Sorry my last message said it was from admin – I wear both hats and sometimes, whipping through tasks, I forget to change…
As far as where to look – the book parecon, or robin hahnel has a couple of books, then there are older ones – the princeton univ pol econ of parecon book, and the sep book… in all cases, it would be chapters on participatory planning. This stuff is all over…not hard to find.
Labor hours, honestly, is mere rhetoric, most often, when all is said and done. You can measure in terms of anything – ears of corn, pounds of potatoes, particular automobiles… pretty much just like you can use meters or inches for height – think of it this way. Imagine an allocation system has settled on prices for everything, in dollars. So we decide, well, let’s see what the prices are in terms of labor hours – average labor hours, or average potatoes. Well, if an average labor hour was $20 in this allocation system, then everything is one twentieth of what it was in dollars, now in labor hours. But that doesn’t mean that something that was a dollar has three minutes of embodied labor, it would instead mean it is simply valued the same as twenty minutes of labor.
The point of using labor hours is to say – wrongly – that you can just count them up, as you were doing, to get prices. But that is wrong – horribly wrong in capitalism because bargaining power is very much at play – much less wrong in parecon – because (a) labor hours are far from uniform in how they are remunerated due to variations in effort and conditions, so you would have to be counting up average ones but you wouldn’t know what an average one is until you had a full plan, and b) values are not equal to total embodied labor hours even though you can write them in terms of labor hours, like doing so in terms of potatoes, in any event and c) embodied hours just don’t measure value accurately. Take a surgeon working an hour on a brain. Is it one hour of value – is it one hour plus, what, some tiny fraction of the accumulated time in all the surgical equipment, in all the training, etc. etc. In some economic contexts, and ironically not capitalism, you can make a kind of a case after the fact – but you can never count up from scratch to get a total. Some things have value for other reasons than congealed effort and/or depreciation of equipment, and the like – such as scarcity, the impact, and so on, then literally embodied labor hours.
Take watching lebron james play basketball. It is nonsense to say its value to the population is the number of hours james does it. Thus, for a game, about as much value as the same three hours spent picking oranges – even if we include in by some magical means a count of the hours in the stadium, electricity in the lights, the tvs, etc. etc. People value watching – a lot. His labor hours are worth more to society than mine – simple fact. Or, the embodied labor hours of james playing varies only minimally, sometimes more, sometimes less, from the embodied hours of some average player, playing. In no sensible economy would one say that james’s product is equal or less value to society, all its consumers, than some average players product. Likewise a brain surgeon’s time doing brain surgery also doesn’t tell us the value, to society, of this product relative to someone driving a rig. In parecon this doesn’t mean they get remunerated for the value of their output – but the value of the output is real.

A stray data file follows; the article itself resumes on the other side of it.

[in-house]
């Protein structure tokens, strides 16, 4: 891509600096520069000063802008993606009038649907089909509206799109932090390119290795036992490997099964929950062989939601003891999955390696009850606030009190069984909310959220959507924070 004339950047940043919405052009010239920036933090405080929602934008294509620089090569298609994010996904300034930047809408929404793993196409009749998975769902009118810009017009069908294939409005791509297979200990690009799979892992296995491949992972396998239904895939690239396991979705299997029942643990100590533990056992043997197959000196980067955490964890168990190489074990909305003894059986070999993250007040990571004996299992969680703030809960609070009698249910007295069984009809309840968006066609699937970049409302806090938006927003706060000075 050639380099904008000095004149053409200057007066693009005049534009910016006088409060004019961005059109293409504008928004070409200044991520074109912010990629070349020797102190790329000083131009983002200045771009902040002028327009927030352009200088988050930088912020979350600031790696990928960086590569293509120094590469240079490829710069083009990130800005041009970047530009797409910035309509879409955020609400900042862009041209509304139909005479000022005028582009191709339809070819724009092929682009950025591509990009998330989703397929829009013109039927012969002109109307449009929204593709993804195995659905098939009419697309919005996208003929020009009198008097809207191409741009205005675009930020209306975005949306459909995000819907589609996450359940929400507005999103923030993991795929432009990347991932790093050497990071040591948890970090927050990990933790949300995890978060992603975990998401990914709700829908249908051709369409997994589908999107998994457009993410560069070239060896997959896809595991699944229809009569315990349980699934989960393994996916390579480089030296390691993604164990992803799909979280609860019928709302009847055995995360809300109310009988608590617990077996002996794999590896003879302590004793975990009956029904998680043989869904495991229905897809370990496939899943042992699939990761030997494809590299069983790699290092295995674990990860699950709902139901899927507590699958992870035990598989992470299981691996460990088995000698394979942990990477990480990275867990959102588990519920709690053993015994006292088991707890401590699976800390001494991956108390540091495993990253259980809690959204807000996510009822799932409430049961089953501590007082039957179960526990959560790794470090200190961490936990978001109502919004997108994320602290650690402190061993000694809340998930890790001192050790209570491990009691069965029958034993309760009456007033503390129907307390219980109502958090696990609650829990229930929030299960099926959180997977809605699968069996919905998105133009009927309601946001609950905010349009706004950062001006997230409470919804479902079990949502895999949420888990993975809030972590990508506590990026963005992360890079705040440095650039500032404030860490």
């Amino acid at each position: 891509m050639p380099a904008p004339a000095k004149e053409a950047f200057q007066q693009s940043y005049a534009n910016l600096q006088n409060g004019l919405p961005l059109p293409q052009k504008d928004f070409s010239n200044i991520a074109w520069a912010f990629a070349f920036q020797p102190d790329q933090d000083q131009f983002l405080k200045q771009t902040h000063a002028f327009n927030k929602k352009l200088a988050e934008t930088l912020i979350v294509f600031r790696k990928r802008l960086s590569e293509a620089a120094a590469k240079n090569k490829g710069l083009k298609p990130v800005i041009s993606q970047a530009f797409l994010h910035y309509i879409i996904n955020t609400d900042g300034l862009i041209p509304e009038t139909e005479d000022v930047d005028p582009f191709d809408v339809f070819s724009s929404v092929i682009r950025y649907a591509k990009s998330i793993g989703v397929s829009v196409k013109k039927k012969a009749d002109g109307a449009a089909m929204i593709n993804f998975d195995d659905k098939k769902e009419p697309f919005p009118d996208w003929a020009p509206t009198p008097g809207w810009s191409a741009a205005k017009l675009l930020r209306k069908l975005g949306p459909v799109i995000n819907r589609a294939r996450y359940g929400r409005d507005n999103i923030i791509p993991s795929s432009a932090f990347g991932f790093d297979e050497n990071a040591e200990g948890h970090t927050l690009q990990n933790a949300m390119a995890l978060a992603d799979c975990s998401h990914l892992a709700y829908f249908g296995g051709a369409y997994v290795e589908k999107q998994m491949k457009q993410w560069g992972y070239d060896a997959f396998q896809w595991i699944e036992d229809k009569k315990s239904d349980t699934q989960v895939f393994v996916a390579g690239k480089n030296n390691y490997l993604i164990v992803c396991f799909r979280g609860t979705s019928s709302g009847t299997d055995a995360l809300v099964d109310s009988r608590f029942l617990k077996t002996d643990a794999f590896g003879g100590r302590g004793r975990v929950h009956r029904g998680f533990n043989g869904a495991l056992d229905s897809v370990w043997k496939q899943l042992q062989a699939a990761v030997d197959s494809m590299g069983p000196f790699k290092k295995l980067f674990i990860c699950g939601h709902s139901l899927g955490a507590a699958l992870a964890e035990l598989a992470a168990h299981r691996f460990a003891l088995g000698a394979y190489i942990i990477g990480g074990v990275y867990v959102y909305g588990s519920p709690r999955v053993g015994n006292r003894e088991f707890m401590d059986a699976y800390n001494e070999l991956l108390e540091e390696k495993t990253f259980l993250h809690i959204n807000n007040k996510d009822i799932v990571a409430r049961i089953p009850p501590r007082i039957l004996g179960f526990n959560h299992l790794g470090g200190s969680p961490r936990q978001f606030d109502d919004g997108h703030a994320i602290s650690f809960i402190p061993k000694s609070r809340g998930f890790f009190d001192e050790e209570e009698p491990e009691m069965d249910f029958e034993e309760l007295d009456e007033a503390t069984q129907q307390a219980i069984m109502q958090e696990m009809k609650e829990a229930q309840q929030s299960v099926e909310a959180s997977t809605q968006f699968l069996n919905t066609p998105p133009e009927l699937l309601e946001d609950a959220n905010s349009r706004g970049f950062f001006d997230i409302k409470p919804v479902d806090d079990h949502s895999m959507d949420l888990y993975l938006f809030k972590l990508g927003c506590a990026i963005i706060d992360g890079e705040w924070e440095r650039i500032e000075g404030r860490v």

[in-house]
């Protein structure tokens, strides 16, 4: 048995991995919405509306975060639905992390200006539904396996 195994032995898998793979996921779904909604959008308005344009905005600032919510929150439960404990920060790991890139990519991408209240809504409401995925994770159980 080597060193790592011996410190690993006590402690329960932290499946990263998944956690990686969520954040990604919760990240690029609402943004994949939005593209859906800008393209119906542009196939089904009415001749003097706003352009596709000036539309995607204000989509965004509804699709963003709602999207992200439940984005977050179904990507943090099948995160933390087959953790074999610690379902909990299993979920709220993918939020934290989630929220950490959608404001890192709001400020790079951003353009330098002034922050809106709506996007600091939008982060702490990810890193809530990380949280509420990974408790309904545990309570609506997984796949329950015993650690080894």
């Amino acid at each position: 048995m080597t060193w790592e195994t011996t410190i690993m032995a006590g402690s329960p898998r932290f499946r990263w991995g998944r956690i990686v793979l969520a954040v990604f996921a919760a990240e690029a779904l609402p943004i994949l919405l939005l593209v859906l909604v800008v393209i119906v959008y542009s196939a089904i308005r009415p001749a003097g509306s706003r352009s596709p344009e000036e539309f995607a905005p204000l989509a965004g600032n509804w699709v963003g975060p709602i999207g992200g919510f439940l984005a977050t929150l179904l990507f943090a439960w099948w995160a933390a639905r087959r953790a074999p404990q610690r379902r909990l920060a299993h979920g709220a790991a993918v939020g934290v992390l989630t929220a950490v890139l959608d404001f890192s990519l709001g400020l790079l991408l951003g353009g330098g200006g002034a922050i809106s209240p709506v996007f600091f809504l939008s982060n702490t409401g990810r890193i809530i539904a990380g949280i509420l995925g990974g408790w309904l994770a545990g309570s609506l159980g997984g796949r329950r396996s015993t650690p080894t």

I can’t explain at great length here – it is more or less like this.
Actors say what they want – then moderate their requests, or alter, or add, in light of what others are saying, and thus how in light of how relative values are emerging, etc., and of course also in light of their preferences, and their anticipated budget and anticipated final prices. This proceeds for many rounds, at the end of the process there are prices for everything, everyone knows their income, and people have indicated what they want, and producers what they will provide, with all of it matching up sensibly. The prices emerge from the process – a general overall result of many factors – not from counting up just hours of labor, or anything else.
That last phrase is true of any allocation system – some simple – the bosses/planners set the price though having to take into account technologies, avoiding rebellions, etc., some less so – owners dictate and or actors compete with differing bargaining power in ways such that prices emerge, or actors cooperatively negotiate and prices emerge.
Again, to see the whole thing the best bet is to read about it…
I suspect you want, an answer that matches your expectation of the importance and even the centrality above all else of labor hours. That isn’t an answer I would ever give, or parecon would ever give – because it would mislead most people and in any event, ultimately be barely more instructive than saying that prices are a measure of congealed potatoes…